2) Chromaffin cells (or pheochromocytes): These cells will migrate to the area adjacent to the sympathetic ganglia (hence the name paraganglia) and to the adrenal medulla where they will be the most abundant type of cells. The largest extra-adrenal cluster of chromaffin cells in mammals is the organ of Zuckerkandl. Tumors arising from these cell are called paragangliomas or pheochromocytomas. These terms can be used interchangeably but usually paraganglioma refer to a tumor originating from chromaffin cells outside the adrenal gland, which can also be called extra-adrenal pheochromocytoma, whereas pheochromocytoma typically refer to a tumor originating from the chromaffin cells within the adrenal gland.
In non-mammals, chromaffin cells are found in a variety of places, generally not organised as an individual organ, and may be without innervation, relying only on endocrine or paracrine signals for secretion.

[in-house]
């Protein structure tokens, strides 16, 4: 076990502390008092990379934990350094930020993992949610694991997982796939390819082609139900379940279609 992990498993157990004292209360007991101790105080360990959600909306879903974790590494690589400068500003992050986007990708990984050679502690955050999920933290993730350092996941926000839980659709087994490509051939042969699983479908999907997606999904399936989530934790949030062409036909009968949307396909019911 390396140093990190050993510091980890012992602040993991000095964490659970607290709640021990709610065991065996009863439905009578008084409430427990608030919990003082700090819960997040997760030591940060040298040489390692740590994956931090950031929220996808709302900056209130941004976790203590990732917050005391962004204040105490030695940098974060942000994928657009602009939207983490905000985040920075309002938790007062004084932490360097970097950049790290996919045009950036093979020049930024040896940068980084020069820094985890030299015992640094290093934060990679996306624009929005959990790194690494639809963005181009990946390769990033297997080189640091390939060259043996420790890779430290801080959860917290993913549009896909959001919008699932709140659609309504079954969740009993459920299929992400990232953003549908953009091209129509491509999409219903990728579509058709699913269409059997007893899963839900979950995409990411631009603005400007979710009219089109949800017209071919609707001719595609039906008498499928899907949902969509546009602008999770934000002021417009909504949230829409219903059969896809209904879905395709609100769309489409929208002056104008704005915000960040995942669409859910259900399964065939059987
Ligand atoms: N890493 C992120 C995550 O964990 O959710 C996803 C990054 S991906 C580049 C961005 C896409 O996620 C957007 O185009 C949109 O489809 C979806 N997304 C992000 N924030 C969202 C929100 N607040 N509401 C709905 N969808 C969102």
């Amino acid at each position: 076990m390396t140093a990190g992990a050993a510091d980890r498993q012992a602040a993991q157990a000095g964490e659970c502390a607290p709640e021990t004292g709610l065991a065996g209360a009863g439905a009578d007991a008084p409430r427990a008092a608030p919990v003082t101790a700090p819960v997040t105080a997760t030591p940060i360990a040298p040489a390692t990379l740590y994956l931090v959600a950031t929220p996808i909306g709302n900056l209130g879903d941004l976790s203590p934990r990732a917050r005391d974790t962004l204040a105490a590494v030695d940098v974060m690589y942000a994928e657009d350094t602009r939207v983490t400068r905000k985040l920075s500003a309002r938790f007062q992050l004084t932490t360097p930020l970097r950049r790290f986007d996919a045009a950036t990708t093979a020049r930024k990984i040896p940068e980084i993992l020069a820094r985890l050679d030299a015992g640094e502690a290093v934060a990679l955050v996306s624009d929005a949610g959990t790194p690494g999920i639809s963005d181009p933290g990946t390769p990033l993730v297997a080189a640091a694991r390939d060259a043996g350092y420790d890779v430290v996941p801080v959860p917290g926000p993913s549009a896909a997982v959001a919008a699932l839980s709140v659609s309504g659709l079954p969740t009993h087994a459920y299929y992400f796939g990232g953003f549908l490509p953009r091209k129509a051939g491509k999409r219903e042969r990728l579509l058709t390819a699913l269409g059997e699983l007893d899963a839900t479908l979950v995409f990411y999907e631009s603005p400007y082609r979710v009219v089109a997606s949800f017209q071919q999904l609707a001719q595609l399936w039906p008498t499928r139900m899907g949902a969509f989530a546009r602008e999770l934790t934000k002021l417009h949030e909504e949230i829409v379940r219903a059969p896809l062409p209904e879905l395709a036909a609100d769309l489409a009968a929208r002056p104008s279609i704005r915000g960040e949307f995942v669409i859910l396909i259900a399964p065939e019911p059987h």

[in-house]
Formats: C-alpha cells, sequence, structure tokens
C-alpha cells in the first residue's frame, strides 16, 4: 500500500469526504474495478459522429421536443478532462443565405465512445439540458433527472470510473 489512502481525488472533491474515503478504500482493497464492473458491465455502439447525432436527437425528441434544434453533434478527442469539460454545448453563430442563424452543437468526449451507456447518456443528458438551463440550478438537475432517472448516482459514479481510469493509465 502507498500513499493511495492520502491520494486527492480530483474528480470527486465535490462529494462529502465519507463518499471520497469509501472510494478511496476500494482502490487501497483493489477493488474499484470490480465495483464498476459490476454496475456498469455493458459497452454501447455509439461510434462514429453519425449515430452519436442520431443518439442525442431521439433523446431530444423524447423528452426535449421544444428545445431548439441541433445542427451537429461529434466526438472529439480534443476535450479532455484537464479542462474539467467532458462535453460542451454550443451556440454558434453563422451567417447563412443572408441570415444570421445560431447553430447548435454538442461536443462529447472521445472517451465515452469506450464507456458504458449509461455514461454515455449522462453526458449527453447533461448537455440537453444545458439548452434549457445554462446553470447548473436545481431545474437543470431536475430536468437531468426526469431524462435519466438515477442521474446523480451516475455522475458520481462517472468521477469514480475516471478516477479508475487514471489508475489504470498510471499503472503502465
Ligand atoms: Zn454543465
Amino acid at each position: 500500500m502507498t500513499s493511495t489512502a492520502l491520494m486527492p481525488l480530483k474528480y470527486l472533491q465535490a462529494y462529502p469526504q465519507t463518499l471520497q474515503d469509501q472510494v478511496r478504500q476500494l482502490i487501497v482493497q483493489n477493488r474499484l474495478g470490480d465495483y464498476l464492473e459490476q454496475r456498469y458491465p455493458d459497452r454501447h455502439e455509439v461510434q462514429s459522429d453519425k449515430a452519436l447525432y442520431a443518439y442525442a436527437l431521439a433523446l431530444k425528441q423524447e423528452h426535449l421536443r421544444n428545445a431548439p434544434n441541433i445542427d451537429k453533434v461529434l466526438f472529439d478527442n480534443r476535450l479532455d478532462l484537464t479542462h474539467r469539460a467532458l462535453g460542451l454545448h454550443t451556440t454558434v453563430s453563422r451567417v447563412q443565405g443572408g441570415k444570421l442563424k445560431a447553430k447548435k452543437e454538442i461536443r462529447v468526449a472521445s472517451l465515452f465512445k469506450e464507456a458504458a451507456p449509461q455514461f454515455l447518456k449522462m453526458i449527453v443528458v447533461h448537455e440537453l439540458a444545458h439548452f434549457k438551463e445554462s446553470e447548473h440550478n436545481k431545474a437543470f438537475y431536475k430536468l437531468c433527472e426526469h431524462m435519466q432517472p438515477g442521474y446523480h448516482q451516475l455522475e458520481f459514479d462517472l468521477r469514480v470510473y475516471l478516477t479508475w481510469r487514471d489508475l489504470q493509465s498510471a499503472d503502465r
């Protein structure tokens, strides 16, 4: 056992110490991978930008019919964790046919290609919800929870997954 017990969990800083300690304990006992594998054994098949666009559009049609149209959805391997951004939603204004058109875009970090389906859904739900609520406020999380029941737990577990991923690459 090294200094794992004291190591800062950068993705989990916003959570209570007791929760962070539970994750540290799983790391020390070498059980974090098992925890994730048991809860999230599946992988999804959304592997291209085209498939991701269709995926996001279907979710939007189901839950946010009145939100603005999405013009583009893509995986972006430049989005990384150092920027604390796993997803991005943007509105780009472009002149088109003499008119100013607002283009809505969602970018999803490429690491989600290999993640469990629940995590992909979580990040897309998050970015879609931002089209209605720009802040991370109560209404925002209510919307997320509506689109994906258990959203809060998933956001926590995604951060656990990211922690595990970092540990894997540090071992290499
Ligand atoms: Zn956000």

Chromaffin cells of the adrenal medulla are innervated by the splanchnic nerve and secrete adrenaline (epinephrine), noradrenaline (norepinephrine), some dopamine, enkephalin and enkephalin-containing peptides, and a few other hormones into the blood stream. The secreted adrenaline and noradrenaline play an important role in the sympathetic nervous system response, commonly called the fight-or-flight response. The enkephalins and enkephalin-containing peptides are related to, but distinct from endogenous peptides named endorphins (which are secreted from the pituitary); all of these peptides bind to opioid receptors and produce analgesic (and other) responses. The hormones are secreted from chromaffin granules; this is where the enzyme dopamine β-hydroxylase catalyses the conversion of dopamine to noradrenaline. Distinct N and E cell forms exist (also Na and A cells in British nomenclature - noradrenaline and adrenaline); the former produce norepinephrine, the latter arise out of N cells through interaction with glucocorticoids, and convert norepinephrine into epinephrine.